“Why does the newly opened residential building that I’m moving into in San Francisco have no online social network connecting it’s residents? Some four hundred people live here but they remain completely disconnected, strangers. That really gets to me.”
You know what really gets to me? When full adults don’t know how to use an apostrophe.
You’re right, correct use of an apostrophe is far more important than social cohesion, community building and digital activism. I should be barred from writing anything else in English and stick to French, my mother tongue. This aggression will not stand, Patrick.
I was going to join the crowd and say how great the post is … and then I saw this answer of yours. French is your mother tongue and you insisted I spoke to you in English! Fool me once, shame on — shame on you. Fool me — you can’t get fooled again.
I agree that a mailing list would be great. Community mailing lists or social networks can provide an important infrastructure for emergency planning.
Perhaps you could wed an Ushahidi map with a mailing list, then the building could curate the map. You could mark all kinds of things relevant to the house, maybe the nearest farmer’s market or directions to emergency shelters and hospitals.
Welcome to the Bay!
Hey Chris! 🙂 Thanks for your advice, hadn’t thought of an Ushahidi map. Lets try it out!
There isn’t anyone in the space that’s doing what you’re looking for very well, but there are definitely some people trying. Here’s one example –
I’ve met these guys and they’re definitely giving it a go. Still, plenty of room for innovation in a huge market. I wish you the best of luck!
Nice, hadn’t heard of 10ants, thanks for letting me know, Matt!
“3 could be venture capitalists interested in supporting Ushahidi. Perhaps 14 could become lifelong friends. Maybe another 6 might inspire new ideas”
This is all about how they could be useful to you. I.e. you are as consumer. A network consisting of consumers only isn’t a network really, just a set of disconnected nodes.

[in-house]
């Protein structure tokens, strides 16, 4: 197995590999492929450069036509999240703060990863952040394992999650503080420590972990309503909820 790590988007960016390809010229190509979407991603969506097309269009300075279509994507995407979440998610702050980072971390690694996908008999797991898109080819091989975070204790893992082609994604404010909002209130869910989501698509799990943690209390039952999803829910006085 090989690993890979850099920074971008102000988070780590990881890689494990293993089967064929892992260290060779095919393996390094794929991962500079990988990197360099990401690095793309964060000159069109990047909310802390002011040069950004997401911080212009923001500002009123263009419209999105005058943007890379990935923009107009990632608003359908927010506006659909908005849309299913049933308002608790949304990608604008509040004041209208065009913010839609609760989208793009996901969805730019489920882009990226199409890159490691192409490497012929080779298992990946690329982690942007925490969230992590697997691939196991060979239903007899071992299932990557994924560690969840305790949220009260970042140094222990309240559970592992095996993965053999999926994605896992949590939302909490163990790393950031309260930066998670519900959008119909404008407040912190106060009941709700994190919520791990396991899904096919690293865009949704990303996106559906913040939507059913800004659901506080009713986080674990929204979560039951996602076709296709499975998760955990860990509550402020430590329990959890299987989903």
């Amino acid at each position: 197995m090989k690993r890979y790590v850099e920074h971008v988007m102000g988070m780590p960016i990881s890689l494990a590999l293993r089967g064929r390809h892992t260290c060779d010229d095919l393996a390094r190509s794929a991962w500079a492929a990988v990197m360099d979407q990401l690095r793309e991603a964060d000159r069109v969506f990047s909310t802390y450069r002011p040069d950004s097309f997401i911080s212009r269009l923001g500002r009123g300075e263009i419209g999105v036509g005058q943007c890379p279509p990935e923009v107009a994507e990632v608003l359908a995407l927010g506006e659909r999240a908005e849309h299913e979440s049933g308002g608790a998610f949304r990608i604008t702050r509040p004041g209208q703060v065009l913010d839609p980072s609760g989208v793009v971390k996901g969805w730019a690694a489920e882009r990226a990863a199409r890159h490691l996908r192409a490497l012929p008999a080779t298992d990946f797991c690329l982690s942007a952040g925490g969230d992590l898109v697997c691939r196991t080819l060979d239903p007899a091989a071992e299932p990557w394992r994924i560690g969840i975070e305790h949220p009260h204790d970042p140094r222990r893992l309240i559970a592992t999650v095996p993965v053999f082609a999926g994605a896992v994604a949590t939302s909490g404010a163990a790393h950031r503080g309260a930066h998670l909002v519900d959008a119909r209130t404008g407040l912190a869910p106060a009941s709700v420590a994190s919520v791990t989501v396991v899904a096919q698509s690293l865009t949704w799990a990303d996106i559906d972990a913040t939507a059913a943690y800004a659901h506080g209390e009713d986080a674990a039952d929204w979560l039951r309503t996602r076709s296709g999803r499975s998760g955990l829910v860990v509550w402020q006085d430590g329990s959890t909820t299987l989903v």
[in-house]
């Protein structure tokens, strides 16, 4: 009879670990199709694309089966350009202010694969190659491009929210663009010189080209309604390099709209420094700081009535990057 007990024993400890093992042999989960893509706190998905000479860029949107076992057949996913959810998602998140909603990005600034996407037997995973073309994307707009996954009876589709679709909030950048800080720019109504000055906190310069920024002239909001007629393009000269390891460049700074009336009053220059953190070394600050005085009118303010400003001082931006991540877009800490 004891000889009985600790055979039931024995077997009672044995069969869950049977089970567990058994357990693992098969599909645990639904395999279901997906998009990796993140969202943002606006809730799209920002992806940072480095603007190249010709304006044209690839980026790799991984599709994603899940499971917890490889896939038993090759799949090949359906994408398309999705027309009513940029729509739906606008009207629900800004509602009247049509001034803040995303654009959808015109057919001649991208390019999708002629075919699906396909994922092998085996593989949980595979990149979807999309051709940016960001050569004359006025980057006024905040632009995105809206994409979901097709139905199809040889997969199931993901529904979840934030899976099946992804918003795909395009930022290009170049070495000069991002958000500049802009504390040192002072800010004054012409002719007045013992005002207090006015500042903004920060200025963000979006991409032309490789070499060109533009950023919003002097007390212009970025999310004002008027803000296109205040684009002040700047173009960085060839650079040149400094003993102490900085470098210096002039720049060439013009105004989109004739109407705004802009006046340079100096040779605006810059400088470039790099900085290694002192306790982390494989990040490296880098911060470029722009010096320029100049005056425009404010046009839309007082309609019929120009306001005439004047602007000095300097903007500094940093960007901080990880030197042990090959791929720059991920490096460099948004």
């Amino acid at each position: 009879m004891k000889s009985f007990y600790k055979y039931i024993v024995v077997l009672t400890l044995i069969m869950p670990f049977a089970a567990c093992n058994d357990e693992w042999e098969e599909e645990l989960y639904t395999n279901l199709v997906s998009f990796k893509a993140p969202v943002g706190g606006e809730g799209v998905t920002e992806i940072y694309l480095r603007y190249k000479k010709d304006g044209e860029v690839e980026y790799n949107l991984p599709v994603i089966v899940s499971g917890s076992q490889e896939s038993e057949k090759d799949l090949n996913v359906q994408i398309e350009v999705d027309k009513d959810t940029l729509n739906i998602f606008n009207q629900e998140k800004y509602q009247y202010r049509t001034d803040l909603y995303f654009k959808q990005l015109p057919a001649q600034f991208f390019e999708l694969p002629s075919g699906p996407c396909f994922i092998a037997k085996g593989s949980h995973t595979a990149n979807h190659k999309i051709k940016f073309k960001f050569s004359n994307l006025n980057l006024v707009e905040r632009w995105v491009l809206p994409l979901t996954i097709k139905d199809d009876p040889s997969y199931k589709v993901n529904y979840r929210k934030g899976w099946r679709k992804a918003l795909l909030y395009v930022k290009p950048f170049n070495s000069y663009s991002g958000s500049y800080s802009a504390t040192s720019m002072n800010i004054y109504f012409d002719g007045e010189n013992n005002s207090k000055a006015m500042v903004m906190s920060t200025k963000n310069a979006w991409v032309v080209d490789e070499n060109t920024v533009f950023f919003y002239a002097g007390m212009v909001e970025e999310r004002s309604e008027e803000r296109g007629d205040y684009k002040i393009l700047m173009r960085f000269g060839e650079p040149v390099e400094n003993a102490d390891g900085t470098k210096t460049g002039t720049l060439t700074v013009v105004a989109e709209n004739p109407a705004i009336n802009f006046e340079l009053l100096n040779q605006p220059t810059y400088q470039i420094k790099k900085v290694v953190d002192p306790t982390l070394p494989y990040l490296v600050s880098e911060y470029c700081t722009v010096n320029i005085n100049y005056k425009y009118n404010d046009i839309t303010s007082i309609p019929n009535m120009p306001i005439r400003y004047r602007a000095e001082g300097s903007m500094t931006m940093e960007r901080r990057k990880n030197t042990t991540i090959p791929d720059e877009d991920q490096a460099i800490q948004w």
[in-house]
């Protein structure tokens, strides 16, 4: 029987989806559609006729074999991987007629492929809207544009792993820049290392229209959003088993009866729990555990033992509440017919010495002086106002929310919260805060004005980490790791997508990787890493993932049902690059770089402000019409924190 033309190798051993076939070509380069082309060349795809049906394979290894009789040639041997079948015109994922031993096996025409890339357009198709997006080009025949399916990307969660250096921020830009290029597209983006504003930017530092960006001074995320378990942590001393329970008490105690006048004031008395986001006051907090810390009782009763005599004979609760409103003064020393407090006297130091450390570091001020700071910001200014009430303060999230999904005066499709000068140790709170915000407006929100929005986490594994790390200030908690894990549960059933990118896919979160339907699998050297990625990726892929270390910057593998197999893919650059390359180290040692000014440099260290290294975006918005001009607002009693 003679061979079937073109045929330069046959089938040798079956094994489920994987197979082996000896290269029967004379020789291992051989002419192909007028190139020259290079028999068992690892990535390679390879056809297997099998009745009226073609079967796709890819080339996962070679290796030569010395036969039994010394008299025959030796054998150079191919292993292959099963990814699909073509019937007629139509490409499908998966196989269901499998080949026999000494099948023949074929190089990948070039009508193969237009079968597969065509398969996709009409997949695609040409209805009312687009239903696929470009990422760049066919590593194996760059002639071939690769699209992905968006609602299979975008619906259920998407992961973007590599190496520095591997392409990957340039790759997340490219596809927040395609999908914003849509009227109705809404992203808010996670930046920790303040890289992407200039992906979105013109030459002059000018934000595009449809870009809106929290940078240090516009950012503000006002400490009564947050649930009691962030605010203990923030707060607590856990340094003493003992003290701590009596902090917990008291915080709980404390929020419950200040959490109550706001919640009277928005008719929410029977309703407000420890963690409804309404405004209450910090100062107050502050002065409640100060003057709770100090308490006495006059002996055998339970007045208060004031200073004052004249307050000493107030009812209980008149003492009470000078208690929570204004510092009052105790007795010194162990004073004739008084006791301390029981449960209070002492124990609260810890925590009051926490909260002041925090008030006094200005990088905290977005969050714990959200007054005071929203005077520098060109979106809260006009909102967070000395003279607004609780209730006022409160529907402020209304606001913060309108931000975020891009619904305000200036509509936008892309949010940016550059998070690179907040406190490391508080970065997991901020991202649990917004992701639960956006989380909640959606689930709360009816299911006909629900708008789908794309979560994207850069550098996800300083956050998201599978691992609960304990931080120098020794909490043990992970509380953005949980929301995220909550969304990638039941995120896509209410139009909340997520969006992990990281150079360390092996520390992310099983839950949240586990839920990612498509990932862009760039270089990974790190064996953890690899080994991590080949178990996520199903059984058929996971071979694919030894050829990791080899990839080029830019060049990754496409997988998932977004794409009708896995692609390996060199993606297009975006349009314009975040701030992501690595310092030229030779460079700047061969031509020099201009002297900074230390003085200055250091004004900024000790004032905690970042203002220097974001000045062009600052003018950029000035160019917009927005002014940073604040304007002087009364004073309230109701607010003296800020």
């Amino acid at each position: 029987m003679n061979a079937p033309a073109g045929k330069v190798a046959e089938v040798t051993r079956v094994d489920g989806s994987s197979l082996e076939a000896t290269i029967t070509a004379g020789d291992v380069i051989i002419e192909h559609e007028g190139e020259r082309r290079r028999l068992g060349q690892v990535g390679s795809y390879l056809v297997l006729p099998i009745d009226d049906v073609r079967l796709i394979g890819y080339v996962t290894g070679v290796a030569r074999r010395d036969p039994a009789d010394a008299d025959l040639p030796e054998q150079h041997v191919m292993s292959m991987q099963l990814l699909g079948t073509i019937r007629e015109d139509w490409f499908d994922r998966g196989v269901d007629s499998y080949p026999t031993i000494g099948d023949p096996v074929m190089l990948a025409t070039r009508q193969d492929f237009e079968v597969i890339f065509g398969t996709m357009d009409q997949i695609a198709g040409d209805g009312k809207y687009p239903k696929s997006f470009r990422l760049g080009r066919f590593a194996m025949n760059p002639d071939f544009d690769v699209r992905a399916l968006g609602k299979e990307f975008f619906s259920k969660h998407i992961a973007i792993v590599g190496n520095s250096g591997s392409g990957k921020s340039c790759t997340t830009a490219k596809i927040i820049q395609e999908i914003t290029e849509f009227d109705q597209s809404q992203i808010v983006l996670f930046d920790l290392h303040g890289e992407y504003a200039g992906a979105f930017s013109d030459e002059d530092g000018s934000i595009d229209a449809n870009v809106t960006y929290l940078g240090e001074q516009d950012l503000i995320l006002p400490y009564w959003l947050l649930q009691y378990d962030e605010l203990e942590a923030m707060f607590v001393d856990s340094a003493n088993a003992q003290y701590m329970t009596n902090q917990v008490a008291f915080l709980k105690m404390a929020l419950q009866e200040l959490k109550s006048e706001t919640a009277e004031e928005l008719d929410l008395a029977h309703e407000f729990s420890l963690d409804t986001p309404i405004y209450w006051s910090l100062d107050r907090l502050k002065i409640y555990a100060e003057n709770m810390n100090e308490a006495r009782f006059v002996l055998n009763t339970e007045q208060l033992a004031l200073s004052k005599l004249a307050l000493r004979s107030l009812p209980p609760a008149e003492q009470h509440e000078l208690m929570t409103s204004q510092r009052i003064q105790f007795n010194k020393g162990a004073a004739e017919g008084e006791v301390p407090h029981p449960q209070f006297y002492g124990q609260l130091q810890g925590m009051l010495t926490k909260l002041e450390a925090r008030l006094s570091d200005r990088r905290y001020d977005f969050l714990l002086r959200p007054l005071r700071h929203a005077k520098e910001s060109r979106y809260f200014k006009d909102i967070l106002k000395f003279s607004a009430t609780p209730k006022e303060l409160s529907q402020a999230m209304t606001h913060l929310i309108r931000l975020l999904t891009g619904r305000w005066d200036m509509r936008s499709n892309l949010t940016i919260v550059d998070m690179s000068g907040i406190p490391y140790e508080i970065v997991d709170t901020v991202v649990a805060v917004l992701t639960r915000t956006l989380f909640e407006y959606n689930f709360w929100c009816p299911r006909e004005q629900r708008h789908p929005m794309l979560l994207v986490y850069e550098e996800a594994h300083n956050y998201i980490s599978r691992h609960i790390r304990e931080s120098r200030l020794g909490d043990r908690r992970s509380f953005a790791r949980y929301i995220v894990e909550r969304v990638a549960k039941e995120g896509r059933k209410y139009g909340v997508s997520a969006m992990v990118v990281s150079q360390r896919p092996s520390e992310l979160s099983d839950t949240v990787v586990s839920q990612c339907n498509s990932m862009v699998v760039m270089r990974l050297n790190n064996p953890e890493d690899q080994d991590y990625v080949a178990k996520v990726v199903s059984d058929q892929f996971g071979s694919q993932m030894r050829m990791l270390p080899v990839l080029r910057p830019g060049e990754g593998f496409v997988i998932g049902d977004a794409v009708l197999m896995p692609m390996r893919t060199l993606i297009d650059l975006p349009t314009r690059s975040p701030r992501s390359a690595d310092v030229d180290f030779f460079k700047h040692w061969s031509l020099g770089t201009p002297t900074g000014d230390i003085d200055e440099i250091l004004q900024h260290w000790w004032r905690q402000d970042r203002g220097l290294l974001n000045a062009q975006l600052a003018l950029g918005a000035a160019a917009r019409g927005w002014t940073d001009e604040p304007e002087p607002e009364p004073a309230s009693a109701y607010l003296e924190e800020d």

There’s obviously got to be an incentive for me to put in the time and effort to kick this off. A network of consumers is a network of consumers, basta, not disconnected notes. The Social List is about consumers of information and it’s a tight social network. Maybe I misunderstood, but your comment strikes me as rather odd.
A great idea . . . breaking down the barriers that hold back communication, engagment and social interaction.
You start one floor at a time and in no time a new hyperlocal community is born.
Thanks Alejandro! 🙂
You should check out everyblock.com, which serves San Francisco. It’s started out focused on block- and neighborhood-level news and is branching out into connecting neighbors at the microlocal level. Drop me an e-mail if you’re interested in helping us out.
Ah yes, I’ver heard of everyblock, thanks for the reminder, Adrian. Will also look into this when I’m back stateside. Thanks again!
That’s a very interesting idea!
At Neybor we’re trying to build a comprehensive database of all neighborhoods, subdivisions, and buildings in the US. The site is mainly real-estate focused, but it would be interesting to have some social network integration around individual communities.